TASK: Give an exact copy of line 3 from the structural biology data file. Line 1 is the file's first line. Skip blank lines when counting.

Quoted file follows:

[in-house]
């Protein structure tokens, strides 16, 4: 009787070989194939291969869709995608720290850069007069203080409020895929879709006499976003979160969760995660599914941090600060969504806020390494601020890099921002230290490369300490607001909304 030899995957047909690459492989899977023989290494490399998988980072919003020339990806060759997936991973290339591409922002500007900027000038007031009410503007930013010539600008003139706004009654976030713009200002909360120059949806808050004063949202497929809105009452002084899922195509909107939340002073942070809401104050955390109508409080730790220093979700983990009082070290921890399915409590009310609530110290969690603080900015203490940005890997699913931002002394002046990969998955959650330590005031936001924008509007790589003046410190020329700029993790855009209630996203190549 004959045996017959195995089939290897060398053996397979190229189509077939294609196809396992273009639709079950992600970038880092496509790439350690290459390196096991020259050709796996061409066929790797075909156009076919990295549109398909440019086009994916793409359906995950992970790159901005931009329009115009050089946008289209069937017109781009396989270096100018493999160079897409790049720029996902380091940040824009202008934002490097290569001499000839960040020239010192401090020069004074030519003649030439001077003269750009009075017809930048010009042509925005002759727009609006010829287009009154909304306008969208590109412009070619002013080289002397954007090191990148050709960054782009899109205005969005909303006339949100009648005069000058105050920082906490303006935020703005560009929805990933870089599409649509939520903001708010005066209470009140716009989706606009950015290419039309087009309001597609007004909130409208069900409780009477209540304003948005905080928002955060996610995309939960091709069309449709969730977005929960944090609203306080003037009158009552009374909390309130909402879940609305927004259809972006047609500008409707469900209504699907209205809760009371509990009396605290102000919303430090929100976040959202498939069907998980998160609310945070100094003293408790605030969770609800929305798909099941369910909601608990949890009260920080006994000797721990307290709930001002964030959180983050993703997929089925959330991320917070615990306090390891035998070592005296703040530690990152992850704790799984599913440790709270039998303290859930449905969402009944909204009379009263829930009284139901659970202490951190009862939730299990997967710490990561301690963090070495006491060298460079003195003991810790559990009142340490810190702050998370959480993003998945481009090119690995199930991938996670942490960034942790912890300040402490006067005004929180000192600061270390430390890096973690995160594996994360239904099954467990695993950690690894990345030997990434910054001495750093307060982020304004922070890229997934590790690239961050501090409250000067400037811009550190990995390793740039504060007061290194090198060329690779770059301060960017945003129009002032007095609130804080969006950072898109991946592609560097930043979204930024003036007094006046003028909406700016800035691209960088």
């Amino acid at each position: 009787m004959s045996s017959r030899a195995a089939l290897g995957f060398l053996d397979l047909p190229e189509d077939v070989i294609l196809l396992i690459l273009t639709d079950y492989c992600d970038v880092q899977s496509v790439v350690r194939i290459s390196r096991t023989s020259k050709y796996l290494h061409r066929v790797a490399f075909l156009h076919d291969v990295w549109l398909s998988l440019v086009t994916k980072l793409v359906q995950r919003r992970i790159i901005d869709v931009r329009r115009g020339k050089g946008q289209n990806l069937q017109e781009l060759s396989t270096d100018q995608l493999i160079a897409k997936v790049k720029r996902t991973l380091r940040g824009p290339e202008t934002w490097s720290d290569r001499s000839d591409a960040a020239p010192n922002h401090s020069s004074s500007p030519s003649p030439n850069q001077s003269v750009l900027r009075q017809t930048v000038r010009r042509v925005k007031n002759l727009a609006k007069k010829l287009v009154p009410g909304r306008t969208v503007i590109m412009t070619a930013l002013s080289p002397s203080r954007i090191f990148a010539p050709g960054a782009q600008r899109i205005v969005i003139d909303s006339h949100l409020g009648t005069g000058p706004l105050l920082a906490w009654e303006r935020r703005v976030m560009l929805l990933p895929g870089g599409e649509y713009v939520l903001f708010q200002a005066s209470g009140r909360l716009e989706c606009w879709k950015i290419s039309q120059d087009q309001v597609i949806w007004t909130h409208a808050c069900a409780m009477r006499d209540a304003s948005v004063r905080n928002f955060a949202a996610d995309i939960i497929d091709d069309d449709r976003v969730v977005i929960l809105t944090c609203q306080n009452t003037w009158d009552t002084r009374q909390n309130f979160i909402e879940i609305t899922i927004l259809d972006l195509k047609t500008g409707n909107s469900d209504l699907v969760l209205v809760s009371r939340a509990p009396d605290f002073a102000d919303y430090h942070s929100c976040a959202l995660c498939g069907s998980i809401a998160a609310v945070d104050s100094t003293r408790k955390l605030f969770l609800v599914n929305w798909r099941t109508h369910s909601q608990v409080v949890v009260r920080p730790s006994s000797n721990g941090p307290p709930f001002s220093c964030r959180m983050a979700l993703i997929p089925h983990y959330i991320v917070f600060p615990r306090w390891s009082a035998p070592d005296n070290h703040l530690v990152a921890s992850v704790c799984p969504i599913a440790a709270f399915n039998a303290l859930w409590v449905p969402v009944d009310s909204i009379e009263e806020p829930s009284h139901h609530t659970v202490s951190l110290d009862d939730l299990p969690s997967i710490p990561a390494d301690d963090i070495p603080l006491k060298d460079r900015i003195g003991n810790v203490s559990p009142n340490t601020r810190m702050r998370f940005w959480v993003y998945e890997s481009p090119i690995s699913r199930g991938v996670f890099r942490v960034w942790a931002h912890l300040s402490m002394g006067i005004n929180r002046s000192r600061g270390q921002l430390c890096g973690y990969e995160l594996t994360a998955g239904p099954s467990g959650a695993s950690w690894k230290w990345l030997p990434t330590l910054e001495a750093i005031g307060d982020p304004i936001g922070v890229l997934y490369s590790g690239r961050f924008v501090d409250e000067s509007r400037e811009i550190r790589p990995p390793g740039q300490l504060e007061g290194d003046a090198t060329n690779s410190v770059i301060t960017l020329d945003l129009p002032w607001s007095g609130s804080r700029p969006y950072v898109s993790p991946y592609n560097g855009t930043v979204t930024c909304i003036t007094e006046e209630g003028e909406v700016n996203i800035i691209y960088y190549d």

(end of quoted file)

């Amino acid at each position: 009787m004959s045996s017959r030899a195995a089939l290897g995957f060398l053996d397979l047909p190229e189509d077939v070989i294609l196809l396992i690459l273009t639709d079950y492989c992600d970038v880092q899977s496509v790439v350690r194939i290459s390196r096991t023989s020259k050709y796996l290494h061409r066929v790797a490399f075909l156009h076919d291969v990295w549109l398909s998988l440019v086009t994916k980072l793409v359906q995950r919003r992970i790159i901005d869709v931009r329009r115009g020339k050089g946008q289209n990806l069937q017109e781009l060759s396989t270096d100018q995608l493999i160079a897409k997936v790049k720029r996902t991973l380091r940040g824009p290339e202008t934002w490097s720290d290569r001499s000839d591409a960040a020239p010192n922002h401090s020069s004074s500007p030519s003649p030439n850069q001077s003269v750009l900027r009075q017809t930048v000038r010009r042509v925005k007031n002759l727009a609006k007069k010829l287009v009154p009410g909304r306008t969208v503007i590109m412009t070619a930013l002013s080289p002397s203080r954007i090191f990148a010539p050709g960054a782009q600008r899109i205005v969005i003139d909303s006339h949100l409020g009648t005069g000058p706004l105050l920082a906490w009654e303006r935020r703005v976030m560009l929805l990933p895929g870089g599409e649509y713009v939520l903001f708010q200002a005066s209470g009140r909360l716009e989706c606009w879709k950015i290419s039309q120059d087009q309001v597609i949806w007004t909130h409208a808050c069900a409780m009477r006499d209540a304003s948005v004063r905080n928002f955060a949202a996610d995309i939960i497929d091709d069309d449709r976003v969730v977005i929960l809105t944090c609203q306080n009452t003037w009158d009552t002084r009374q909390n309130f979160i909402e879940i609305t899922i927004l259809d972006l195509k047609t500008g409707n909107s469900d209504l699907v969760l209205v809760s009371r939340a509990p009396d605290f002073a102000d919303y430090h942070s929100c976040a959202l995660c498939g069907s998980i809401a998160a609310v945070d104050s100094t003293r408790k955390l605030f969770l609800v599914n929305w798909r099941t109508h369910s909601q608990v409080v949890v009260r920080p730790s006994s000797n721990g941090p307290p709930f001002s220093c964030r959180m983050a979700l993703i997929p089925h983990y959330i991320v917070f600060p615990r306090w390891s009082a035998p070592d005296n070290h703040l530690v990152a921890s992850v704790c799984p969504i599913a440790a709270f399915n039998a303290l859930w409590v449905p969402v009944d009310s909204i009379e009263e806020p829930s009284h139901h609530t659970v202490s951190l110290d009862d939730l299990p969690s997967i710490p990561a390494d301690d963090i070495p603080l006491k060298d460079r900015i003195g003991n810790v203490s559990p009142n340490t601020r810190m702050r998370f940005w959480v993003y998945e890997s481009p090119i690995s699913r199930g991938v996670f890099r942490v960034w942790a931002h912890l300040s402490m002394g006067i005004n929180r002046s000192r600061g270390q921002l430390c890096g973690y990969e995160l594996t994360a998955g239904p099954s467990g959650a695993s950690w690894k230290w990345l030997p990434t330590l910054e001495a750093i005031g307060d982020p304004i936001g922070v890229l997934y490369s590790g690239r961050f924008v501090d409250e000067s509007r400037e811009i550190r790589p990995p390793g740039q300490l504060e007061g290194d003046a090198t060329n690779s410190v770059i301060t960017l020329d945003l129009p002032w607001s007095g609130s804080r700029p969006y950072v898109s993790p991946y592609n560097g855009t930043v979204t930024c909304i003036t007094e006046e209630g003028e909406v700016n996203i800035i691209y960088y190549d």